Multiple victims rescued during SJ swift-water rescues

SAN JACINTO — As heavy rains pounded Riverside County and surrounding regions yesterday, Thursday, Feb. 14, dozens of first responders were called in to assist during multiple San Jacinto area swift-water rescues. Three separate rescues were reported over the course of a few hours and all happened with a ten-mile radius. Other swift-water rescues were reported throughout Riverside County and surrounding areas.

Some of the San Jacinto-area rescues involved motorists who had become stranded while trying to drive across rain-swollen sections of roadways. Other rescues involved homeless individuals who had become stranded in area creek beds and river bottoms, as the San Jacinto River basin rose to levels not seen in the area for years.

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The first major San Jacinto rescue operation happened in a wash in the 22000 block of Soboba Rd., around 12:30 p.m., when officials received reports of multiple people who were trapped in a flooded wash. The victims were stranded on a small island that had formed in the middle of the rushing flood-waters along the west end of the golf course near Soboba Rd. 

Based on the circumstances and number of trapped victims initially reported, more than three dozen firefighters from five engine companies, a Paramedic Squad, and a Swift Water Rescue Team, were dispatched to the rescue, Cal Fire/Riverside County Fire spokesperson April Newman later wrote in an incident report. They were assisted by Soboba Fire Department and Cal Fire’s Helitender 301.

When officials arrived they confirmed multiple people were trapped on an island in the middle of the swollen and rushing river and required rescue.

Due to the danger and rising water levels, officials at the scene requested a helicopter to hoist the victims out of the wash. Within minutes, Cal Fire’s copter 301lifted off from Cal Fire’s Helitack base at nearby Hemet-Ryan Airport and was on scene just minutes later.

Copter 301’s aviation crew soon hoisted three stranded victims from the swollen wash, airlifting them to the safety of nearby Soboba Rd., where numerous ambulance crews and other first responders stood by ready to help them.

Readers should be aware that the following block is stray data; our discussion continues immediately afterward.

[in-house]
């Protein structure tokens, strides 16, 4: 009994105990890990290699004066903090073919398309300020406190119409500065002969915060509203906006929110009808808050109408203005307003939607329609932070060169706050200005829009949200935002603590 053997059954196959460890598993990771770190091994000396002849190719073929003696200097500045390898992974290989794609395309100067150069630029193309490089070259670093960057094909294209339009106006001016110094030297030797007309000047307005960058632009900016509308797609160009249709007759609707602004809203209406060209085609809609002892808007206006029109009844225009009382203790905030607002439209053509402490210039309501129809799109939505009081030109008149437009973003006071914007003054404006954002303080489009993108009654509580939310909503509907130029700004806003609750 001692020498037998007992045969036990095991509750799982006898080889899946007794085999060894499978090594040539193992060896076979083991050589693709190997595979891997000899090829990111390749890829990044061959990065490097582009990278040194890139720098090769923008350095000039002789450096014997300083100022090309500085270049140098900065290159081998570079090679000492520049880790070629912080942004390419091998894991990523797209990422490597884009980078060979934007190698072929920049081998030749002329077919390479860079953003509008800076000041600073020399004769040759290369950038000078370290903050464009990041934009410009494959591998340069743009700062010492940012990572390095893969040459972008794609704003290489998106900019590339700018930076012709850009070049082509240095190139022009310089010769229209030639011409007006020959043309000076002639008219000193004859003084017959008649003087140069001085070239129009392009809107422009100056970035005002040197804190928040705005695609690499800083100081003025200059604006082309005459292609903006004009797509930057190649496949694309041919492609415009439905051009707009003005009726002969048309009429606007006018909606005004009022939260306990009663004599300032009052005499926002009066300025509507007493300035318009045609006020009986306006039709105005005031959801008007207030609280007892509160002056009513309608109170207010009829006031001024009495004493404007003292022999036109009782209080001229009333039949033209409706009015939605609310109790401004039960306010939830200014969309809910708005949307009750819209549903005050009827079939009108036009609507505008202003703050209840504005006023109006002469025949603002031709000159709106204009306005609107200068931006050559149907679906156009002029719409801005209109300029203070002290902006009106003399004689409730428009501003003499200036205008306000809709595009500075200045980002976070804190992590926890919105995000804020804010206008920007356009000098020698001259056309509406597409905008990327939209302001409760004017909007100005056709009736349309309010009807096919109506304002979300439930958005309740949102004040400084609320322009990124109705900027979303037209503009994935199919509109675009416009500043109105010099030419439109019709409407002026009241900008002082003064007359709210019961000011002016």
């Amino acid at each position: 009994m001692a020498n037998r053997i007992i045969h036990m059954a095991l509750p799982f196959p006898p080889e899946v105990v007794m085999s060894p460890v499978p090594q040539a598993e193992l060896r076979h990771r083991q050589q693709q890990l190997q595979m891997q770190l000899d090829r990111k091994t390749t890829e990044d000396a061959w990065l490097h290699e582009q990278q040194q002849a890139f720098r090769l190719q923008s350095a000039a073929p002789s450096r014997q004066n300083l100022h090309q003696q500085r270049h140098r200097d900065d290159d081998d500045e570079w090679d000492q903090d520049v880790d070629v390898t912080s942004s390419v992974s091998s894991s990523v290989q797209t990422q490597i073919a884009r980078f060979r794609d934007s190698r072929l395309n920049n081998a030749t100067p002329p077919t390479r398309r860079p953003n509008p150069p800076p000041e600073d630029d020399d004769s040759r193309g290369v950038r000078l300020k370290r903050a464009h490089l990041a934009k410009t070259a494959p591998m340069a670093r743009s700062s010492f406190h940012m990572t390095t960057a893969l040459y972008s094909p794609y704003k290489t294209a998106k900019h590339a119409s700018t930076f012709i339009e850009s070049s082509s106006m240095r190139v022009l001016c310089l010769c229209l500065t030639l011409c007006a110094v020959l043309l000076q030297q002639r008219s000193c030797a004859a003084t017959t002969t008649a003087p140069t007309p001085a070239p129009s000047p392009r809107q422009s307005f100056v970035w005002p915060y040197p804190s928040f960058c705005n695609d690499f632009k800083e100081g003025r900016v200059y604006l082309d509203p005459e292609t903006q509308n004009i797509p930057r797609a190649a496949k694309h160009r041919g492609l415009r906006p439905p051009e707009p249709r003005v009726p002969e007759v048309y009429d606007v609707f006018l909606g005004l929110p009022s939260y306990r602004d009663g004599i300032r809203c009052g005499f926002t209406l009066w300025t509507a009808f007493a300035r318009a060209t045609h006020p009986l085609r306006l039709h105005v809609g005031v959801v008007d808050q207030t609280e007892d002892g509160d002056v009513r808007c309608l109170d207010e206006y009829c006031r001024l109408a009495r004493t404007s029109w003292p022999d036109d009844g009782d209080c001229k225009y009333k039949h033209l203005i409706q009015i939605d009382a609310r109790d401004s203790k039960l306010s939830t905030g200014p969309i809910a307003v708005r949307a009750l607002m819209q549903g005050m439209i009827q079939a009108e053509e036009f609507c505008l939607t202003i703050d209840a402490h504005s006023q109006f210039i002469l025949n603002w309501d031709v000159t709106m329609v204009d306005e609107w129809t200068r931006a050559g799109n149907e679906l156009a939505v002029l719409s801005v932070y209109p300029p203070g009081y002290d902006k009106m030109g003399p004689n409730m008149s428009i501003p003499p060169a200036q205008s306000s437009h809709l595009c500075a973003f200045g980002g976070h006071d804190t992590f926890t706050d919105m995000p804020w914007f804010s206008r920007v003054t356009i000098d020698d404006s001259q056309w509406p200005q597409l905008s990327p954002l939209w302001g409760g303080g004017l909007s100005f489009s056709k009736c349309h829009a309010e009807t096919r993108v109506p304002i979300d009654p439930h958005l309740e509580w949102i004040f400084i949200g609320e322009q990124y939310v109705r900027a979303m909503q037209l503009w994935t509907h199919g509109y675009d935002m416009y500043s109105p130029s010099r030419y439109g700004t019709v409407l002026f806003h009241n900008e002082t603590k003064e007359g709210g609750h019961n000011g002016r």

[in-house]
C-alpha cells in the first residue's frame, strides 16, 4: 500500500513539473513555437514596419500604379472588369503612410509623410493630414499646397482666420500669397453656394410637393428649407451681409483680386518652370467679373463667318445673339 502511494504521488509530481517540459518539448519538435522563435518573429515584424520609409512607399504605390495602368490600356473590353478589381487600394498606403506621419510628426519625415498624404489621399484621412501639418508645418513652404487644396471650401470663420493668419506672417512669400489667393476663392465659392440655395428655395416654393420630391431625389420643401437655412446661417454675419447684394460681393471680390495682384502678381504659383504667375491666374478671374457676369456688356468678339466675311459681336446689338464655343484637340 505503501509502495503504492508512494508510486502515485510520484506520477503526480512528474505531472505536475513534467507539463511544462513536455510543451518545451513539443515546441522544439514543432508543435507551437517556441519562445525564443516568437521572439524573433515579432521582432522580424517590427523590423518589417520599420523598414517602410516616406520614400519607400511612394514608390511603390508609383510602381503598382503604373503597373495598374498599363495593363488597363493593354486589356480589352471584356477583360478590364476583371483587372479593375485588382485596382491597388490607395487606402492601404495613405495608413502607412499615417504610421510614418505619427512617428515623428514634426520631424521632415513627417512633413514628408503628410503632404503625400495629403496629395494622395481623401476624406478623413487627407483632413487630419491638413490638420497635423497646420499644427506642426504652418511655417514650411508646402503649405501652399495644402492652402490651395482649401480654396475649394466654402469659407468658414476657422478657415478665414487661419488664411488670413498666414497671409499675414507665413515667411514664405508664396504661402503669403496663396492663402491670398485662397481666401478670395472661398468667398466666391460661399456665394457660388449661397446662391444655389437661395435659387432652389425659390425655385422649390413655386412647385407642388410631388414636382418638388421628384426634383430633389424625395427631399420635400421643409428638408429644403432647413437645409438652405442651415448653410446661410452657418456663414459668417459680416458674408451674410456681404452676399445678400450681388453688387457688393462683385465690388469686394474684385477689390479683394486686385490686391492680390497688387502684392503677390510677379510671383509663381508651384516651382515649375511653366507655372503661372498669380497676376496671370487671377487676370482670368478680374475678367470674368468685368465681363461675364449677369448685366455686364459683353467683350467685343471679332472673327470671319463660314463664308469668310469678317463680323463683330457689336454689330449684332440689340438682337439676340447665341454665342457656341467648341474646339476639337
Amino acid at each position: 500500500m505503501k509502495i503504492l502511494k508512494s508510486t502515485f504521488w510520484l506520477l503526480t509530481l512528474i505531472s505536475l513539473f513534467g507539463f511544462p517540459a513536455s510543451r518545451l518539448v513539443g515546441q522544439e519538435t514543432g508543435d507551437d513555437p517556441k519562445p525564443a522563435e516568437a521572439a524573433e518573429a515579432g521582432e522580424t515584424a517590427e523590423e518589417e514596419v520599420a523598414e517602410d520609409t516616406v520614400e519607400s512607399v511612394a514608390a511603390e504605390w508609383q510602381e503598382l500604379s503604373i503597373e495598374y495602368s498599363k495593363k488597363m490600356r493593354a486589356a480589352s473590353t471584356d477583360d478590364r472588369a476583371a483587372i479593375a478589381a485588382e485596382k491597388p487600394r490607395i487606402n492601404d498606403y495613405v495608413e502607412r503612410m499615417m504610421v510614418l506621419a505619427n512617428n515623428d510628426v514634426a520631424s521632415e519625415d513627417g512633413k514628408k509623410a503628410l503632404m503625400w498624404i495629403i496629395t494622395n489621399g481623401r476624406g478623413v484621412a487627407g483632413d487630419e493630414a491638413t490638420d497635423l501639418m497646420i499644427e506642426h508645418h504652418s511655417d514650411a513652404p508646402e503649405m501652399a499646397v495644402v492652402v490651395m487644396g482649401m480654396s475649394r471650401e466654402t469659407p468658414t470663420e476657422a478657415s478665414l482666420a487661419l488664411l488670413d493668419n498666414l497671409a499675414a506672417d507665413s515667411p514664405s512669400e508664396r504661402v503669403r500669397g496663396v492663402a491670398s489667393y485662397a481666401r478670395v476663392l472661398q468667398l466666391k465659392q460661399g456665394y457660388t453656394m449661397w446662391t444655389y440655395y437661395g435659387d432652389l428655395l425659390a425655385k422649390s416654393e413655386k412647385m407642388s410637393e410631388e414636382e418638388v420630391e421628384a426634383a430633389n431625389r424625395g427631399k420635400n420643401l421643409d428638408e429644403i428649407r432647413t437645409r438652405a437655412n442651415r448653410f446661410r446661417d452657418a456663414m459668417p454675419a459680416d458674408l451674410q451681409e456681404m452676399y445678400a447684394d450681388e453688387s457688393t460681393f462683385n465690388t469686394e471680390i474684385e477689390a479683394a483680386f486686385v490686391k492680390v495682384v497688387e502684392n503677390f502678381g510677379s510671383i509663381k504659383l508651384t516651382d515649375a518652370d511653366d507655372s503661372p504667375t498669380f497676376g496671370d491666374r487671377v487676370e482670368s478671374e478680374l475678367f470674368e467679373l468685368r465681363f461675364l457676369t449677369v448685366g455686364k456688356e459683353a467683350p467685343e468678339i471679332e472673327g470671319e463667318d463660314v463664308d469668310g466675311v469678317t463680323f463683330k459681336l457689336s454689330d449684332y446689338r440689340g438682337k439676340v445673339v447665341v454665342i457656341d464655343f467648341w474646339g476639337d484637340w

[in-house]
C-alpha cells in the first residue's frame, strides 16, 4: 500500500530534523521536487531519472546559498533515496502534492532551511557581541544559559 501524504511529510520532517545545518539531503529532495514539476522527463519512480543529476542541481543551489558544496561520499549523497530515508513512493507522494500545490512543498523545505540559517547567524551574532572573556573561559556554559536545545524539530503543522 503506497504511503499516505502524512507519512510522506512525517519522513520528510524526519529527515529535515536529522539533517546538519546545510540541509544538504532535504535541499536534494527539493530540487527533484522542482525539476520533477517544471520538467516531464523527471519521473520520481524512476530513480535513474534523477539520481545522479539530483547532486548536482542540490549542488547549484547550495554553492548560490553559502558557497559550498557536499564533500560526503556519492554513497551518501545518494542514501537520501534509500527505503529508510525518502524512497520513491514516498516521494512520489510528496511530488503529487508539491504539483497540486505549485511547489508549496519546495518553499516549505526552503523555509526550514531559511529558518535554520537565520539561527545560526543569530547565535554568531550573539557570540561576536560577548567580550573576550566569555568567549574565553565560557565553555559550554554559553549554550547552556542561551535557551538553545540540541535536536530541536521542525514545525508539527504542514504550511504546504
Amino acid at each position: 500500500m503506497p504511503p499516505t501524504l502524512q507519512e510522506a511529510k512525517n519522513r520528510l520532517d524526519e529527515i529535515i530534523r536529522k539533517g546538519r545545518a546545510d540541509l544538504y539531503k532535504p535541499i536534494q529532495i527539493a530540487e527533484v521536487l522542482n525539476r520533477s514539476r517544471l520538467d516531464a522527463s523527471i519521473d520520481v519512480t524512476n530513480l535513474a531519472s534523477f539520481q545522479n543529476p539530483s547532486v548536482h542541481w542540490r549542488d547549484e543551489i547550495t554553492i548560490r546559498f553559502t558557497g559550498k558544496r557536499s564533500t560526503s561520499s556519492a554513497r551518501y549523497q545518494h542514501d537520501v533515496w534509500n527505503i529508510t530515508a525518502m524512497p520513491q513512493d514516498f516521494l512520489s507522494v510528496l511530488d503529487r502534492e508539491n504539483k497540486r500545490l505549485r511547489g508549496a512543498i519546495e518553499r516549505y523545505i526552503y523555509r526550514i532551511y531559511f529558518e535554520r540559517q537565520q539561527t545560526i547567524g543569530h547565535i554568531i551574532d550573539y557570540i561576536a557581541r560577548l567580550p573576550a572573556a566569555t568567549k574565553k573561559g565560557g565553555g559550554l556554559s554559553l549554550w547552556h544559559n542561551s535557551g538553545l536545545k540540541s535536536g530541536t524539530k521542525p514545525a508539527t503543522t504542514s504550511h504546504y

All three victims were evaluated at the scene by paramedics and all were later transported by ground ambulances to a nearby hospital for further evaluation and treatment.

At around 2:30 p.m., officials were again alerted to a potential rescue when callers reported multiple people trapped on top of a truck in flooded waters on Ramona Blvd., just west of Sanderson Ave.

When officials arrived they confirmed there were three victims stranded in several feet of rushing water. The victims had climbed onto the top of the truck and were huddled together in the pouring rain. Due to the rising flood waters, firefighters requested a Swift-Water Rescue Team to the scene to assist. Just minutes later a team of firefighters trained in swift-water rescues was at the location and officials used a large inflatable raft to make access to, and then rescue the stranded victims. Other than being cold and wet, none were injured or required further medical treatment.

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At 5:45 p.m., officials were again summoned, this time to the area of Bridge St. and Central Ave. in Gilman Springs, after receiving reports of a motorist who was stranded inside a vehicle that had become swamped by the high water levels

When firefighters arrived on scene they found a single vehicle stuck in the rain-swollen road, with water “up to the vehicle’s windows,” according to Cal Fire. Firefighters managed to quickly rescue that victim, who was not injured and did not require medical treatment

With rain expected to continue through the weekend, officials have reminded motorists to use caution while trying to traverse rain-swollen roads and have urged homeless throughout the region to seek safer shelter and stay away from area creeks and river beds.

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Miguel Shannon/OC Hawk News photo



Contact the writer: trevor.rcns@gmail.com

Trevor Montgomery, 47, moved last year to the Intermountain area of Shasta County from Riverside County and runs Riverside County News Source and Shasta County News Source. Additionally, he writes for several other news organizations; including Riverside County based newspapers, Valley News, The Valley Chronicle, and Anza Valley Outlook; as well as Bonsall/Fallbrook Village News in San Diego County and Mountain Echo in Shasta County.

Trevor spent 10 years in the U.S. Army as an Orthopedic Specialist before joining the Riverside County Sheriff’s Department in 1998. He was medically retired after losing his leg, breaking his back, and suffering both spinal cord and brain injuries in an off-duty accident. (Click here to see segment of Discovery Channel documentary of Trevor’s accident.)

During his time with the sheriff’s department, Trevor worked at several different stations; including Robert Presley Detention Center, Southwest Station in Temecula, Hemet/Valle Vista Station, Ben Clark Public Safety Training Center, and Lake Elsinore Station; along with other locations.

Trevor’s assignments included Corrections, Patrol, DUI Enforcement, Boat and Personal Water-Craft based Lake Patrol, Off-Road Vehicle Enforcement, Problem Oriented Policing Team, and Personnel/Background Investigations. He finished his career while working as a Sex Crimes and Child Abuse Investigator and was a court-designated expert in child abuse and child sex-related crimes.

Trevor has been married for more than 28 years and was a foster parent to more than 60 children over 13 years. He is now an adoptive parent and his “fluid family” includes 13 children and 15 – but soon to be 16 – grandchildren.

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